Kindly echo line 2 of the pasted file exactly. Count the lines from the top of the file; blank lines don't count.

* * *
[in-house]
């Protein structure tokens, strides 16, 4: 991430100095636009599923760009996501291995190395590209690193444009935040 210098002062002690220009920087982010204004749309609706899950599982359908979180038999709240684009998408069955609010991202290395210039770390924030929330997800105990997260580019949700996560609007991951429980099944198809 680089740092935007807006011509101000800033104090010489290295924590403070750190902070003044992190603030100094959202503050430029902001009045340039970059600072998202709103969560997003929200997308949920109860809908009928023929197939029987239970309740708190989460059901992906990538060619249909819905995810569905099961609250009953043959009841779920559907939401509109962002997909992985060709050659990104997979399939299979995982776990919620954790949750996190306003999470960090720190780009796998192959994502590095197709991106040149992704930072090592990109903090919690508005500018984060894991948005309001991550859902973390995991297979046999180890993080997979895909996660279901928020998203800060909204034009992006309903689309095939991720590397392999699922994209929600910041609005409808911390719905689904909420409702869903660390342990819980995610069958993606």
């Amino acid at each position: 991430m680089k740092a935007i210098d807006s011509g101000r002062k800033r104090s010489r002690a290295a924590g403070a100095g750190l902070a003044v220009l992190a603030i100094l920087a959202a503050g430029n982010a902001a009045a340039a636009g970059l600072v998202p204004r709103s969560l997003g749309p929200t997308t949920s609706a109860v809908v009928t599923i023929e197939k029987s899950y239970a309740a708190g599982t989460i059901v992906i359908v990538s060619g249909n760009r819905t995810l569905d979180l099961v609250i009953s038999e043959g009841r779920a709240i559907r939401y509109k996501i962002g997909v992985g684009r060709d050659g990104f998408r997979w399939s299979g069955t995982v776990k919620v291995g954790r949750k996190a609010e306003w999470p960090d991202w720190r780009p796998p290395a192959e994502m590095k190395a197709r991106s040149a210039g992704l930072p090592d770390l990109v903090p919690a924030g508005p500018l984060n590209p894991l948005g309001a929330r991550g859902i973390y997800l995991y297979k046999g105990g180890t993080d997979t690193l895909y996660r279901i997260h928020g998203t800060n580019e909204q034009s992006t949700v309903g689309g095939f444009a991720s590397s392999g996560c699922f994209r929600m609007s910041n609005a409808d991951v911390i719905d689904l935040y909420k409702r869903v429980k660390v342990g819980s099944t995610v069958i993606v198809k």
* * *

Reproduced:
């Protein structure tokens, strides 16, 4: 991430100095636009599923760009996501291995190395590209690193444009935040 210098002062002690220009920087982010204004749309609706899950599982359908979180038999709240684009998408069955609010991202290395210039770390924030929330997800105990997260580019949700996560609007991951429980099944198809 680089740092935007807006011509101000800033104090010489290295924590403070750190902070003044992190603030100094959202503050430029902001009045340039970059600072998202709103969560997003929200997308949920109860809908009928023929197939029987239970309740708190989460059901992906990538060619249909819905995810569905099961609250009953043959009841779920559907939401509109962002997909992985060709050659990104997979399939299979995982776990919620954790949750996190306003999470960090720190780009796998192959994502590095197709991106040149992704930072090592990109903090919690508005500018984060894991948005309001991550859902973390995991297979046999180890993080997979895909996660279901928020998203800060909204034009992006309903689309095939991720590397392999699922994209929600910041609005409808911390719905689904909420409702869903660390342990819980995610069958993606």